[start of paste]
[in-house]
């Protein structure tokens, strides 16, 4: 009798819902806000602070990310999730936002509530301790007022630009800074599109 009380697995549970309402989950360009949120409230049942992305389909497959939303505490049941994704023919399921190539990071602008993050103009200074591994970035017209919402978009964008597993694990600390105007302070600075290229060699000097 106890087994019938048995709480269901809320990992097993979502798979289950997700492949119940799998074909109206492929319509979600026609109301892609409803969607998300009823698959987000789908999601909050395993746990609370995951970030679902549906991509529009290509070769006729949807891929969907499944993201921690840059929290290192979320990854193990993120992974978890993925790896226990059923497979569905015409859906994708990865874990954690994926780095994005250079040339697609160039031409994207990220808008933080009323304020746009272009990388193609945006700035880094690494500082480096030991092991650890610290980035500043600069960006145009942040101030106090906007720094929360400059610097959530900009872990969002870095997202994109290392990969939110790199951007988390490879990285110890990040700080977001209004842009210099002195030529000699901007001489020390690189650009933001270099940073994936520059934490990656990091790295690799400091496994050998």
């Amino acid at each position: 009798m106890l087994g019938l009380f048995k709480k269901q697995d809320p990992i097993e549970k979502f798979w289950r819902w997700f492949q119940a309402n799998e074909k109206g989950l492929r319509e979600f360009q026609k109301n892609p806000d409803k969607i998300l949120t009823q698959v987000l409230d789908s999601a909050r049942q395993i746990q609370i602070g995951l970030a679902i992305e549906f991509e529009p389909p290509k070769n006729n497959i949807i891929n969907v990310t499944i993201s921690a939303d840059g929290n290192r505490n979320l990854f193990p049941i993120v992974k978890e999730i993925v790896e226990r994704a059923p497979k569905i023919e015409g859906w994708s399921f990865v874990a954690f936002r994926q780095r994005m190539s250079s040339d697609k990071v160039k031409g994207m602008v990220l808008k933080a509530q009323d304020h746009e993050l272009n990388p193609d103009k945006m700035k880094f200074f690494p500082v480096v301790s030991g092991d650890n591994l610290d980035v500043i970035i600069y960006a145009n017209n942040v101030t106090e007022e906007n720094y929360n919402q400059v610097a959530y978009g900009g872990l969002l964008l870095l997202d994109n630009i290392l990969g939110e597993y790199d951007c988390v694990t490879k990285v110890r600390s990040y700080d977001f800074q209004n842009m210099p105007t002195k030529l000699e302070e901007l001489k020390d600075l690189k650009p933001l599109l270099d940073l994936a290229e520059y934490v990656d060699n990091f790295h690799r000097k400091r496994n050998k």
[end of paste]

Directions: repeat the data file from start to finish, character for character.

[in-house]
């Protein structure tokens, strides 16, 4: 009798819902806000602070990310999730936002509530301790007022630009800074599109 009380697995549970309402989950360009949120409230049942992305389909497959939303505490049941994704023919399921190539990071602008993050103009200074591994970035017209919402978009964008597993694990600390105007302070600075290229060699000097 106890087994019938048995709480269901809320990992097993979502798979289950997700492949119940799998074909109206492929319509979600026609109301892609409803969607998300009823698959987000789908999601909050395993746990609370995951970030679902549906991509529009290509070769006729949807891929969907499944993201921690840059929290290192979320990854193990993120992974978890993925790896226990059923497979569905015409859906994708990865874990954690994926780095994005250079040339697609160039031409994207990220808008933080009323304020746009272009990388193609945006700035880094690494500082480096030991092991650890610290980035500043600069960006145009942040101030106090906007720094929360400059610097959530900009872990969002870095997202994109290392990969939110790199951007988390490879990285110890990040700080977001209004842009210099002195030529000699901007001489020390690189650009933001270099940073994936520059934490990656990091790295690799400091496994050998």
């Amino acid at each position: 009798m106890l087994g019938l009380f048995k709480k269901q697995d809320p990992i097993e549970k979502f798979w289950r819902w997700f492949q119940a309402n799998e074909k109206g989950l492929r319509e979600f360009q026609k109301n892609p806000d409803k969607i998300l949120t009823q698959v987000l409230d789908s999601a909050r049942q395993i746990q609370i602070g995951l970030a679902i992305e549906f991509e529009p389909p290509k070769n006729n497959i949807i891929n969907v990310t499944i993201s921690a939303d840059g929290n290192r505490n979320l990854f193990p049941i993120v992974k978890e999730i993925v790896e226990r994704a059923p497979k569905i023919e015409g859906w994708s399921f990865v874990a954690f936002r994926q780095r994005m190539s250079s040339d697609k990071v160039k031409g994207m602008v990220l808008k933080a509530q009323d304020h746009e993050l272009n990388p193609d103009k945006m700035k880094f200074f690494p500082v480096v301790s030991g092991d650890n591994l610290d980035v500043i970035i600069y960006a145009n017209n942040v101030t106090e007022e906007n720094y929360n919402q400059v610097a959530y978009g900009g872990l969002l964008l870095l997202d994109n630009i290392l990969g939110e597993y790199d951007c988390v694990t490879k990285v110890r600390s990040y700080d977001f800074q209004n842009m210099p105007t002195k030529l000699e302070e901007l001489k020390d600075l690189k650009p933001l599109l270099d940073l994936a290229e520059y934490v990656d060699n990091f790295h690799r000097k400091r496994n050998k």